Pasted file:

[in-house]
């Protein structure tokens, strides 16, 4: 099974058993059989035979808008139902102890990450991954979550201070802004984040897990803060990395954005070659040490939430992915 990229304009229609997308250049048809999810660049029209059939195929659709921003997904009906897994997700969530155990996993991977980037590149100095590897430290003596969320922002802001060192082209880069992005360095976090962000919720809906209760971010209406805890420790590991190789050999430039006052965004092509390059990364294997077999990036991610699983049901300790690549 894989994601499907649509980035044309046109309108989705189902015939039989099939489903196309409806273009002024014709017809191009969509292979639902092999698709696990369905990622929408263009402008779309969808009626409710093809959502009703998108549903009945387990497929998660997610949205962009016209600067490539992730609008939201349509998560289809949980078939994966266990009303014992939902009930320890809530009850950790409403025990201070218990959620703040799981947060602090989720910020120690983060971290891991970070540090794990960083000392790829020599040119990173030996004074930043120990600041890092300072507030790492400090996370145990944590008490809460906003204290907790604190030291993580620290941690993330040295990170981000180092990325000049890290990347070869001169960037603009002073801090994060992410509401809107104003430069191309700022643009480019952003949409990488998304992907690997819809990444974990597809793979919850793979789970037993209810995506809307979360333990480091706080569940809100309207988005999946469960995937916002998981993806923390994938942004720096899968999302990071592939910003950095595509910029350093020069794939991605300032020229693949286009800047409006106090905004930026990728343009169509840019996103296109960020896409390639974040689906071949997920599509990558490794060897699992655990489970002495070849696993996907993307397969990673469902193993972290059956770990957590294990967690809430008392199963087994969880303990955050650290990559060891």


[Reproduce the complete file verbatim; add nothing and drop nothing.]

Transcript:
[in-house]
């Protein structure tokens, strides 16, 4: 099974058993059989035979808008139902102890990450991954979550201070802004984040897990803060990395954005070659040490939430992915 990229304009229609997308250049048809999810660049029209059939195929659709921003997904009906897994997700969530155990996993991977980037590149100095590897430290003596969320922002802001060192082209880069992005360095976090962000919720809906209760971010209406805890420790590991190789050999430039006052965004092509390059990364294997077999990036991610699983049901300790690549 894989994601499907649509980035044309046109309108989705189902015939039989099939489903196309409806273009002024014709017809191009969509292979639902092999698709696990369905990622929408263009402008779309969808009626409710093809959502009703998108549903009945387990497929998660997610949205962009016209600067490539992730609008939201349509998560289809949980078939994966266990009303014992939902009930320890809530009850950790409403025990201070218990959620703040799981947060602090989720910020120690983060971290891991970070540090794990960083000392790829020599040119990173030996004074930043120990600041890092300072507030790492400090996370145990944590008490809460906003204290907790604190030291993580620290941690993330040295990170981000180092990325000049890290990347070869001169960037603009002073801090994060992410509401809107104003430069191309700022643009480019952003949409990488998304992907690997819809990444974990597809793979919850793979789970037993209810995506809307979360333990480091706080569940809100309207988005999946469960995937916002998981993806923390994938942004720096899968999302990071592939910003950095595509910029350093020069794939991605300032020229693949286009800047409006106090905004930026990728343009169509840019996103296109960020896409390639974040689906071949997920599509990558490794060897699992655990489970002495070849696993996907993307397969990673469902193993972290059956770990957590294990967690809430008392199963087994969880303990955050650290990559060891």